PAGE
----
GRM 2010 GRM 2011

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Interests of Pakistan in the Gulf
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Interests of Pakistan in the Gulf
Amb (R)Sajjad Ashraf
The Persian Gulf wealth, due to oil and gas discoveries, largely a twentieth century phenomenon, in addition to economic growth elsewhere, is heavily dependent upon peace and stability in the region. Of critical importance to the global economy is the need to keep the Straits of Hormuz open through which a bulk of world’s energy supplies pass. Any interruption of energy flows will particularly affect China, Japan, India and Southeast Asia – regions that are fastest growing economies in the world.
The Gulf oil discoveries resulting in tremendous construction boom and its spillover are heavily dependent upon expatriate workforce especially from the Indian Sub-continent, and relatively less affluent Arab states. The Gulf States would therefore, need to maintain friendly working relations with both India and Pakistan. The States also need to ensure that sub-continental conflicts do not extend into the large workforce in the Gulf.
Beyond the region it is in the interest of the Gulf States that the region does not become a playground for the big power rivalries, an area in which they have so far done well by aligning with Western powers but the cost has been heavy. Such an alignment, given the shifting power structures will also need to be adjusted during the coming decades.
Pakistan, created in the name of Islam considered itself close to all the Muslims across the world. The Gulf States were then, poor and desolate. Trading was free in these states in items generally prohibited for imports into the sub-continent promoting smuggling in the Indian sub-continent. Only Iran because of its size and early oil discoveries was a state of consequence. Iraq, at the end of the Gulf came second. Trading relations developed early between the sub-continental west coast and the Persian Gulf region. The Baluchs from the Makran Coast maintained closer connections with the Sultanate of Oman, which also owned the Gwadar and its surrounding territories.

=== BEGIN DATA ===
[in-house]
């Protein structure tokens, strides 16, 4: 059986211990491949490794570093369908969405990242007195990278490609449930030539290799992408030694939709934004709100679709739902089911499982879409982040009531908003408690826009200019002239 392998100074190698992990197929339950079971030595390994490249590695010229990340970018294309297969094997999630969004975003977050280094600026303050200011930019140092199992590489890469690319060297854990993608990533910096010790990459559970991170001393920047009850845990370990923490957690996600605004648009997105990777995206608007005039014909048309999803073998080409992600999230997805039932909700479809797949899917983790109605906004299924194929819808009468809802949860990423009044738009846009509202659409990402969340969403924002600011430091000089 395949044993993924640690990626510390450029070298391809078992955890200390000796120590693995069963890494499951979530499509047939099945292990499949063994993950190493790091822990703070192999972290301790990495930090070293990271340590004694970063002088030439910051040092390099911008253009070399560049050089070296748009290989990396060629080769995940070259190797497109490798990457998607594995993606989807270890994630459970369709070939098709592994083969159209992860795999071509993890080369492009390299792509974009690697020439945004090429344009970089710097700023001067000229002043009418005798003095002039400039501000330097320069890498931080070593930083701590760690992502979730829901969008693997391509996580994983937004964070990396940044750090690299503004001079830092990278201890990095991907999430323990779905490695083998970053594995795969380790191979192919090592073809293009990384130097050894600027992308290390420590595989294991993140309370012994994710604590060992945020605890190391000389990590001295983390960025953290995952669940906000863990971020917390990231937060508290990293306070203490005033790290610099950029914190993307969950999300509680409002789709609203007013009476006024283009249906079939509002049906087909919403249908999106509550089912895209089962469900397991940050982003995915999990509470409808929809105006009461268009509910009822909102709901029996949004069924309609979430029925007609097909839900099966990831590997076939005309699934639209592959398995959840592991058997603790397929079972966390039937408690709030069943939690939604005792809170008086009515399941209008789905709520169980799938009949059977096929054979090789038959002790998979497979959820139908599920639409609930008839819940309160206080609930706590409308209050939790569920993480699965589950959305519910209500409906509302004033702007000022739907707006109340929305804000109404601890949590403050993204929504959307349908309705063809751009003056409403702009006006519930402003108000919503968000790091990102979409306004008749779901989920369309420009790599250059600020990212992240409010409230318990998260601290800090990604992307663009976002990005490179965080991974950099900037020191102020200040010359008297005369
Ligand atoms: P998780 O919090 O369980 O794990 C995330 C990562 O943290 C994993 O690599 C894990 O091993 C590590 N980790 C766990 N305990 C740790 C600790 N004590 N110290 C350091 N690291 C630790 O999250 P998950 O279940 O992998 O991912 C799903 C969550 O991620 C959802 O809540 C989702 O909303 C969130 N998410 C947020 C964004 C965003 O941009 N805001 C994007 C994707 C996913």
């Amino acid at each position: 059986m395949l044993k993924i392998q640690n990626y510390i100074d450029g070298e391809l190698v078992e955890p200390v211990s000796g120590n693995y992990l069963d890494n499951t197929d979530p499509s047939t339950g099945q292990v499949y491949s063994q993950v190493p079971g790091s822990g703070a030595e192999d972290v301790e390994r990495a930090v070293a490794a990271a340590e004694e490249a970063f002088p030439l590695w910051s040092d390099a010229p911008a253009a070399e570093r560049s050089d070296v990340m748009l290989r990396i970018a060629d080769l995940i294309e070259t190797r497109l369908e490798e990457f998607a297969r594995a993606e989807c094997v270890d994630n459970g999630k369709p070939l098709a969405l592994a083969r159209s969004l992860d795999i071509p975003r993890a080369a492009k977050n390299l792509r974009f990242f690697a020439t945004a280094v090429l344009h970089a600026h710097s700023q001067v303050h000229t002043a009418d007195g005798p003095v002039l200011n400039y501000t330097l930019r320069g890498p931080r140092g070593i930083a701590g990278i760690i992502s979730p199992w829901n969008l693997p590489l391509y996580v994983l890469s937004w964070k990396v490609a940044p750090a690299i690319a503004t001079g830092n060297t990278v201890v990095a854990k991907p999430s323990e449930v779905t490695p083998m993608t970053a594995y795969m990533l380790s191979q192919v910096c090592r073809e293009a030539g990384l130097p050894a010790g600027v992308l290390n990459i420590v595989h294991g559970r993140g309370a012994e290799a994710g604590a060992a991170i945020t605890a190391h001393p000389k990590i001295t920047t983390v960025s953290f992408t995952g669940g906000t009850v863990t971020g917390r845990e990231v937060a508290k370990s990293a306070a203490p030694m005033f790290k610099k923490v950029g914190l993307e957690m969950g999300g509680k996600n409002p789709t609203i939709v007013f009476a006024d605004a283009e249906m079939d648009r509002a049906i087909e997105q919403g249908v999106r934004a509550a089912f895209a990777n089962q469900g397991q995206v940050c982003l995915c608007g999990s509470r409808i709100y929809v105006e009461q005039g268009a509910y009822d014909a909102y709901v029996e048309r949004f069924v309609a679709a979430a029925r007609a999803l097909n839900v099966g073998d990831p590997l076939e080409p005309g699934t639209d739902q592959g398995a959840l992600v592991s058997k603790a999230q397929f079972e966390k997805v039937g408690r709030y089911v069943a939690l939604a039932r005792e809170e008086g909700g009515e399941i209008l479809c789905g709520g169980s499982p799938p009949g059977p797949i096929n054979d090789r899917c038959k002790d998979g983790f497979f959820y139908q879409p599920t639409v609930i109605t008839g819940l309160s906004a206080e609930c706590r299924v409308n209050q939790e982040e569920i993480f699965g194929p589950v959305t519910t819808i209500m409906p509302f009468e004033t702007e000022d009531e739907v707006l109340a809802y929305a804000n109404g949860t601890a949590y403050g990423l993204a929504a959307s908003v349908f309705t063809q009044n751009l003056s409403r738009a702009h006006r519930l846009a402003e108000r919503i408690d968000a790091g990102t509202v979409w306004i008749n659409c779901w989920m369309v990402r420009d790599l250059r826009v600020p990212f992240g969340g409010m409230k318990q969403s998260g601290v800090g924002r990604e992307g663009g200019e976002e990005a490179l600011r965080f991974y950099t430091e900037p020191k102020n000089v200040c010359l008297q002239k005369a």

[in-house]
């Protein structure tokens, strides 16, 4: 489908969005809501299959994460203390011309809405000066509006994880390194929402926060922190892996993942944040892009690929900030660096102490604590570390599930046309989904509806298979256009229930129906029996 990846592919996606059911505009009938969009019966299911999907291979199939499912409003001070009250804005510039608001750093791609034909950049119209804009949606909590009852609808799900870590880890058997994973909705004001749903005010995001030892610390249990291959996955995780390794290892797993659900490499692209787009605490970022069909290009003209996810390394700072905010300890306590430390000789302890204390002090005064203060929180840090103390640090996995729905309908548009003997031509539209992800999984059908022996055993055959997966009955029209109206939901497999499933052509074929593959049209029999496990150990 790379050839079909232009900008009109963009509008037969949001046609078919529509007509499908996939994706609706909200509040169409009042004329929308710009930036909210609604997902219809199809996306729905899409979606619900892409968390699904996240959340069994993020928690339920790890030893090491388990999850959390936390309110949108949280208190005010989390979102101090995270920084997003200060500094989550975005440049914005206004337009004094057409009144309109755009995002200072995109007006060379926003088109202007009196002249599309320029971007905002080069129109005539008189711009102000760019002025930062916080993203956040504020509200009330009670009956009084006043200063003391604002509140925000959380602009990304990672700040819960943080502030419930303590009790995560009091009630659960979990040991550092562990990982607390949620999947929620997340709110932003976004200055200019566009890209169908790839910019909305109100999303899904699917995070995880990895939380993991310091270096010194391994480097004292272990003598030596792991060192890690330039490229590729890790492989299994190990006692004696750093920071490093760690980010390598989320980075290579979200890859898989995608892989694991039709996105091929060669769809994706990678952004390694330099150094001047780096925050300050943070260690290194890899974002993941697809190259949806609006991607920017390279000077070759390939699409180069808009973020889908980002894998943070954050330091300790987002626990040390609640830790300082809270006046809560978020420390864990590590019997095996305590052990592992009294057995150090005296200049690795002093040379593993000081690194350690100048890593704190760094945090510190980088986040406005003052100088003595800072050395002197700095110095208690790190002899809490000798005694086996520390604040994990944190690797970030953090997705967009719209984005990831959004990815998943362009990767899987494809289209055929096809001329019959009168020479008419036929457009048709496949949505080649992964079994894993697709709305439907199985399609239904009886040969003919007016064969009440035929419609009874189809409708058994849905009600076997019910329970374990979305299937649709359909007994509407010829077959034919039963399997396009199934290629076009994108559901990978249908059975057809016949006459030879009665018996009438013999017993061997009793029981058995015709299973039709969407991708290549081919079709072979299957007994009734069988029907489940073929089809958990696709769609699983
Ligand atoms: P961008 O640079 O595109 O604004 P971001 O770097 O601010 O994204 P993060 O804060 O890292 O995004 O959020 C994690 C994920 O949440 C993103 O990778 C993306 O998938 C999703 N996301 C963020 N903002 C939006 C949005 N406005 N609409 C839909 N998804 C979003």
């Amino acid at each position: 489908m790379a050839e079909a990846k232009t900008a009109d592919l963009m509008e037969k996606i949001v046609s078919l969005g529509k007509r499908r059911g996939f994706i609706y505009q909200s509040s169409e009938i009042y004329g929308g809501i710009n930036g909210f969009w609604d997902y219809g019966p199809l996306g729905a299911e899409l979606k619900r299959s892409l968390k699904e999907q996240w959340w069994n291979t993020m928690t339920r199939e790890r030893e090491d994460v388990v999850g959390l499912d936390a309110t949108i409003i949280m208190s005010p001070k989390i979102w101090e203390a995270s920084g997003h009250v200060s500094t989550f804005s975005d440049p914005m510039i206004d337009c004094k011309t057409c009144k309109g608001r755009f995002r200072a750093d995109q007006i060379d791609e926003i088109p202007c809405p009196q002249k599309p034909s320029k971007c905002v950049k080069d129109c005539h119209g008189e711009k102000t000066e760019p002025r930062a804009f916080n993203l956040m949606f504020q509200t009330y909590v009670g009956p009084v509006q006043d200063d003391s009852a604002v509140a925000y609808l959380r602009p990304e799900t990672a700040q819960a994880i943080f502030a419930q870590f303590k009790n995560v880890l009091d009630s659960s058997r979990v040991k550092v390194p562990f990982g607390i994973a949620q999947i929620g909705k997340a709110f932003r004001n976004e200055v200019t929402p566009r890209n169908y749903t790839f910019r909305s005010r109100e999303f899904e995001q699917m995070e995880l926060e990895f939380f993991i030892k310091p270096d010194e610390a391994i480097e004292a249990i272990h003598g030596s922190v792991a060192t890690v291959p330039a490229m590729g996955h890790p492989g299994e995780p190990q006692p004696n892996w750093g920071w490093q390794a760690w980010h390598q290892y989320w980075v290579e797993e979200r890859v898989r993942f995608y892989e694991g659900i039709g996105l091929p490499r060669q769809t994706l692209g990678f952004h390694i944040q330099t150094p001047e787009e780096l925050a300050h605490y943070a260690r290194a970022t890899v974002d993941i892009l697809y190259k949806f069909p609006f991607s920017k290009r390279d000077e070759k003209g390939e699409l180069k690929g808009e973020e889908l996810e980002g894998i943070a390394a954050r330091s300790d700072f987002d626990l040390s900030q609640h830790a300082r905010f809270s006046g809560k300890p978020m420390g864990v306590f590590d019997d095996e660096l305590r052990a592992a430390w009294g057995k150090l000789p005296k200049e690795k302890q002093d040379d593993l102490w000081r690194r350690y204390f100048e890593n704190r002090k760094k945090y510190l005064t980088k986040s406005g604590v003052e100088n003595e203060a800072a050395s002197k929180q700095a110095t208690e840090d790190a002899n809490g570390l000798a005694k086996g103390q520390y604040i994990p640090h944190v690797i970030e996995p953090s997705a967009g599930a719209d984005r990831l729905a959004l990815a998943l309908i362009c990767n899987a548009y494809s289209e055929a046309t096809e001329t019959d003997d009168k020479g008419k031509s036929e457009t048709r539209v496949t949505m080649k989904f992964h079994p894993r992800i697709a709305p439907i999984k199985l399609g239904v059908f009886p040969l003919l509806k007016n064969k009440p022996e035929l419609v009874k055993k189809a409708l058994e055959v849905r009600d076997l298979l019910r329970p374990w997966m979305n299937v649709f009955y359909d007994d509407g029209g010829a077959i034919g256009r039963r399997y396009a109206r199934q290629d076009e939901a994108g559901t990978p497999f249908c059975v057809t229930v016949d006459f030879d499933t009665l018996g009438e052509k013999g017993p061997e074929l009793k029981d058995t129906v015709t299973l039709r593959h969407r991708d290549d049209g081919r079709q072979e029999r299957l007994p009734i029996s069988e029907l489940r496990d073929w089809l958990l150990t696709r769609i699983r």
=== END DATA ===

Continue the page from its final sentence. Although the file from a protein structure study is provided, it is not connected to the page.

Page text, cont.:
Pakistan acted more like a patron to Arab sheikhs before oil discoveries. Pakistan’s own ineptness has now turned the tables.
Located close to these states, with multiple interests, it is in Pakistan’s security interests to maintain a stable, peaceful, conflict free Gulf region. Pakistan views its foreign relations largely in competition to India. To stave off the Indian influence Pakistan chose the easy route by offering the Americans to become their hired guns and help maintain the existing order in the region. Pakistan’s interests with attendant risks remain aligned with the West. However risks for Pakistan increase manifold as Pakistan is seen to be particularly close to the ruling families of these states. As recent events in Bahrain have demonstrated, Pakistan needs to re-think the nature of its engagement with the Gulf States.
China’s rising economic clout and consequent security interests imply that the China will need assured energy supplies in the future. Maintaining presence in the Gulf directly or through Pakistan therefore remains critical to China also. As Pakistan seeks to balance India, it will be tempted to support Chinese interests in the region.